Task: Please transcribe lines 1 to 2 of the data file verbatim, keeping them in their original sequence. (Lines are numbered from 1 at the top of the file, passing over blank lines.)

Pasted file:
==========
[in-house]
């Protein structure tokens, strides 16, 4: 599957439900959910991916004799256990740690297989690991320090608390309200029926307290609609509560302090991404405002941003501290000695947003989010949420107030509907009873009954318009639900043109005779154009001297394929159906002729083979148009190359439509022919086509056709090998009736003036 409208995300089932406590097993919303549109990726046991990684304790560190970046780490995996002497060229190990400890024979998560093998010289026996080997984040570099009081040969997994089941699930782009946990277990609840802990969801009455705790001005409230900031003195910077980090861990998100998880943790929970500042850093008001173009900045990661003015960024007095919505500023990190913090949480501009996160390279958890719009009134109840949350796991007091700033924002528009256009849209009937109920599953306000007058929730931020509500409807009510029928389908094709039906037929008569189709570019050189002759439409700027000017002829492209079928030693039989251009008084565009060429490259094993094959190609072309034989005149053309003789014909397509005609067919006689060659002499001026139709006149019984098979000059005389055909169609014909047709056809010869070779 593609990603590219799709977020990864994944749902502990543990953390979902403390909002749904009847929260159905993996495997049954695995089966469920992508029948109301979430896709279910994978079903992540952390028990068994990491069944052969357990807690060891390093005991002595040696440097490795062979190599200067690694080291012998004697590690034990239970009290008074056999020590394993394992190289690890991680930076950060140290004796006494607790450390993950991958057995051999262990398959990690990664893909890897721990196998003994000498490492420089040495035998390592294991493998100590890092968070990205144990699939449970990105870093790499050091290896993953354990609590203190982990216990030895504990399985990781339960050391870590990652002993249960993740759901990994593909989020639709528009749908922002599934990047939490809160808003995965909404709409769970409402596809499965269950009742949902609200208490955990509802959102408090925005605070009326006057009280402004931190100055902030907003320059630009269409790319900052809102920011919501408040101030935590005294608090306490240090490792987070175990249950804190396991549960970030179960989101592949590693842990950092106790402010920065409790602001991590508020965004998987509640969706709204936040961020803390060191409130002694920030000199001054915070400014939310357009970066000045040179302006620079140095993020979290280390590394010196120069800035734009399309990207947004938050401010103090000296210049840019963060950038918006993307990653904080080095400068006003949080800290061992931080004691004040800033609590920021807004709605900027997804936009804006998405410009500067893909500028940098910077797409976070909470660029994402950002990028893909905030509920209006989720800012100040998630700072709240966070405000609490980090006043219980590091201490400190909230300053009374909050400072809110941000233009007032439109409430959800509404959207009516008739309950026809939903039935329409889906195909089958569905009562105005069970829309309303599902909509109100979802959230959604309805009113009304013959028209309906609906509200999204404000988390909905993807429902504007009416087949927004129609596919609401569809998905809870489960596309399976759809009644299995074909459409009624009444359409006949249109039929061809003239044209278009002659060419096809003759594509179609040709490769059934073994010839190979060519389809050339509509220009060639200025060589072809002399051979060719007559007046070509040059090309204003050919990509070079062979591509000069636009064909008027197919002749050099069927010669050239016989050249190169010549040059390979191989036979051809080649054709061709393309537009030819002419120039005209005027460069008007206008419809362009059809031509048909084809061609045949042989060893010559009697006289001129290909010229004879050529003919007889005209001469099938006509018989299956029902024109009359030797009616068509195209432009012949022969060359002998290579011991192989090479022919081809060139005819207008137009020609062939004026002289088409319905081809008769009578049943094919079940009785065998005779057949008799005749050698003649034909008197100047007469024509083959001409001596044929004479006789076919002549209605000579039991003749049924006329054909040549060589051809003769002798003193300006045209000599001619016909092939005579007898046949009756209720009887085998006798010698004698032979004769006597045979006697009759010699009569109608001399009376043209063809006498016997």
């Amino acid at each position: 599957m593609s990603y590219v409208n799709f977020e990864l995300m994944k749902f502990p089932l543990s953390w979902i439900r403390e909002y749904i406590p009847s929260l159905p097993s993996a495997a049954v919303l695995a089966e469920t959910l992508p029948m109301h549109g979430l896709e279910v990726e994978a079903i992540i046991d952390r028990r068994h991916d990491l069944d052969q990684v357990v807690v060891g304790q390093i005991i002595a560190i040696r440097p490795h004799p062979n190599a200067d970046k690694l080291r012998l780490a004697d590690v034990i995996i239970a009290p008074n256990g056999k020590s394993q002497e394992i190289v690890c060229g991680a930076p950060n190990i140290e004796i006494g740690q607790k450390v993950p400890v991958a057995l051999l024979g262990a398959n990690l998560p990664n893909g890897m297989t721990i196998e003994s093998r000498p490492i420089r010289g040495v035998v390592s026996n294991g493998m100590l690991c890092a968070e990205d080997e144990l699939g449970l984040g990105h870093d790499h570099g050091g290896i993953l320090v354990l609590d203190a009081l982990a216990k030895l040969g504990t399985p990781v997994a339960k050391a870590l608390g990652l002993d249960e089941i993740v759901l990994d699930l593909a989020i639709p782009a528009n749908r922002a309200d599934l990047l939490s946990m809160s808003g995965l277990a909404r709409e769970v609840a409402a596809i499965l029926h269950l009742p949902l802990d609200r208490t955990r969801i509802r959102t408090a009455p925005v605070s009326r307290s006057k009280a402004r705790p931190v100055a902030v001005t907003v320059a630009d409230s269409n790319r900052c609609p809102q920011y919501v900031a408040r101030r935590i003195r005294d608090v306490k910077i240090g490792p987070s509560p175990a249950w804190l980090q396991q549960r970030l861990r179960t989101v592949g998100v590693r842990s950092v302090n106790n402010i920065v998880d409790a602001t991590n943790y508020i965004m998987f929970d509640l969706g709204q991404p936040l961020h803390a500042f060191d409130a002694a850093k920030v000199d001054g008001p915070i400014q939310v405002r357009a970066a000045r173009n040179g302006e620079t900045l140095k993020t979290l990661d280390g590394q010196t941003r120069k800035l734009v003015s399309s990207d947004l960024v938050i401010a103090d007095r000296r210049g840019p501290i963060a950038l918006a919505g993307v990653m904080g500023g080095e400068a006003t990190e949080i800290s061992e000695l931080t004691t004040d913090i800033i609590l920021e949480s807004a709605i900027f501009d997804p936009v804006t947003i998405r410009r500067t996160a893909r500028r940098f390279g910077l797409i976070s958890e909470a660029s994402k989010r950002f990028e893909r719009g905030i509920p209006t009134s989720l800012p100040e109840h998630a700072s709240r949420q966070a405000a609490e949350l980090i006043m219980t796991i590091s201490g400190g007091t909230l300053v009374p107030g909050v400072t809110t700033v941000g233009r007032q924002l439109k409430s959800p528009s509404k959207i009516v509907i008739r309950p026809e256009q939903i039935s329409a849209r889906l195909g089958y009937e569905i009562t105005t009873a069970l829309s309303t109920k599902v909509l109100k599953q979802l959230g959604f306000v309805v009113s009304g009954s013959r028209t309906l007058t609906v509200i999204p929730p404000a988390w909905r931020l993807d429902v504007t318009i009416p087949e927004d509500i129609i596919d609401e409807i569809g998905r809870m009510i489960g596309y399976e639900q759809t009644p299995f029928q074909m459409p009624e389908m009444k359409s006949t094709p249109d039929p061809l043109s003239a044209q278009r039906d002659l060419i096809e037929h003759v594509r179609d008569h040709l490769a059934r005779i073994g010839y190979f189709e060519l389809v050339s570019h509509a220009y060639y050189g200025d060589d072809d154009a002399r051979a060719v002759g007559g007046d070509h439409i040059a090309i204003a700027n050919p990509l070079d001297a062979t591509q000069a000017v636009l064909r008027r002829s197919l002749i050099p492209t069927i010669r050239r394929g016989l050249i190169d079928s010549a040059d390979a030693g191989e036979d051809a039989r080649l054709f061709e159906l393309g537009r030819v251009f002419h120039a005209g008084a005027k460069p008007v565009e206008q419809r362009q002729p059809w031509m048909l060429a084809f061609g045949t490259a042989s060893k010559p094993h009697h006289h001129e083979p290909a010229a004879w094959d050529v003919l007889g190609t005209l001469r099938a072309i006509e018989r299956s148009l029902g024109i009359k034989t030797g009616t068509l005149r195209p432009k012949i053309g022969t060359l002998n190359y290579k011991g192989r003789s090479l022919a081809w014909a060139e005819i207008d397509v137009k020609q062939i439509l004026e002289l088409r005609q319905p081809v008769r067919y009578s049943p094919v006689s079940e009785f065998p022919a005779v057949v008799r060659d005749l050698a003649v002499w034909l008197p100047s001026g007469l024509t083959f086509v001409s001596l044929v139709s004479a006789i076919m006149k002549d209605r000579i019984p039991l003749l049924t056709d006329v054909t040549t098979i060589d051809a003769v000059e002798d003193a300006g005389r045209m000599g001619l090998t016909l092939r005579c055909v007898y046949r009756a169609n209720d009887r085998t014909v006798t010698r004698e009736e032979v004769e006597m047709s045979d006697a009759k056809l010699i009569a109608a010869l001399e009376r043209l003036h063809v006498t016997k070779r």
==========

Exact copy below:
[in-house]
């Protein structure tokens, strides 16, 4: 599957439900959910991916004799256990740690297989690991320090608390309200029926307290609609509560302090991404405002941003501290000695947003989010949420107030509907009873009954318009639900043109005779154009001297394929159906002729083979148009190359439509022919086509056709090998009736003036 409208995300089932406590097993919303549109990726046991990684304790560190970046780490995996002497060229190990400890024979998560093998010289026996080997984040570099009081040969997994089941699930782009946990277990609840802990969801009455705790001005409230900031003195910077980090861990998100998880943790929970500042850093008001173009900045990661003015960024007095919505500023990190913090949480501009996160390279958890719009009134109840949350796991007091700033924002528009256009849209009937109920599953306000007058929730931020509500409807009510029928389908094709039906037929008569189709570019050189002759439409700027000017002829492209079928030693039989251009008084565009060429490259094993094959190609072309034989005149053309003789014909397509005609067919006689060659002499001026139709006149019984098979000059005389055909169609014909047709056809010869070779 593609990603590219799709977020990864994944749902502990543990953390979902403390909002749904009847929260159905993996495997049954695995089966469920992508029948109301979430896709279910994978079903992540952390028990068994990491069944052969357990807690060891390093005991002595040696440097490795062979190599200067690694080291012998004697590690034990239970009290008074056999020590394993394992190289690890991680930076950060140290004796006494607790450390993950991958057995051999262990398959990690990664893909890897721990196998003994000498490492420089040495035998390592294991493998100590890092968070990205144990699939449970990105870093790499050091290896993953354990609590203190982990216990030895504990399985990781339960050391870590990652002993249960993740759901990994593909989020639709528009749908922002599934990047939490809160808003995965909404709409769970409402596809499965269950009742949902609200208490955990509802959102408090925005605070009326006057009280402004931190100055902030907003320059630009269409790319900052809102920011919501408040101030935590005294608090306490240090490792987070175990249950804190396991549960970030179960989101592949590693842990950092106790402010920065409790602001991590508020965004998987509640969706709204936040961020803390060191409130002694920030000199001054915070400014939310357009970066000045040179302006620079140095993020979290280390590394010196120069800035734009399309990207947004938050401010103090000296210049840019963060950038918006993307990653904080080095400068006003949080800290061992931080004691004040800033609590920021807004709605900027997804936009804006998405410009500067893909500028940098910077797409976070909470660029994402950002990028893909905030509920209006989720800012100040998630700072709240966070405000609490980090006043219980590091201490400190909230300053009374909050400072809110941000233009007032439109409430959800509404959207009516008739309950026809939903039935329409889906195909089958569905009562105005069970829309309303599902909509109100979802959230959604309805009113009304013959028209309906609906509200999204404000988390909905993807429902504007009416087949927004129609596919609401569809998905809870489960596309399976759809009644299995074909459409009624009444359409006949249109039929061809003239044209278009002659060419096809003759594509179609040709490769059934073994010839190979060519389809050339509509220009060639200025060589072809002399051979060719007559007046070509040059090309204003050919990509070079062979591509000069636009064909008027197919002749050099069927010669050239016989050249190169010549040059390979191989036979051809080649054709061709393309537009030819002419120039005209005027460069008007206008419809362009059809031509048909084809061609045949042989060893010559009697006289001129290909010229004879050529003919007889005209001469099938006509018989299956029902024109009359030797009616068509195209432009012949022969060359002998290579011991192989090479022919081809060139005819207008137009020609062939004026002289088409319905081809008769009578049943094919079940009785065998005779057949008799005749050698003649034909008197100047007469024509083959001409001596044929004479006789076919002549209605000579039991003749049924006329054909040549060589051809003769002798003193300006045209000599001619016909092939005579007898046949009756209720009887085998006798010698004698032979004769006597045979006697009759010699009569109608001399009376043209063809006498016997």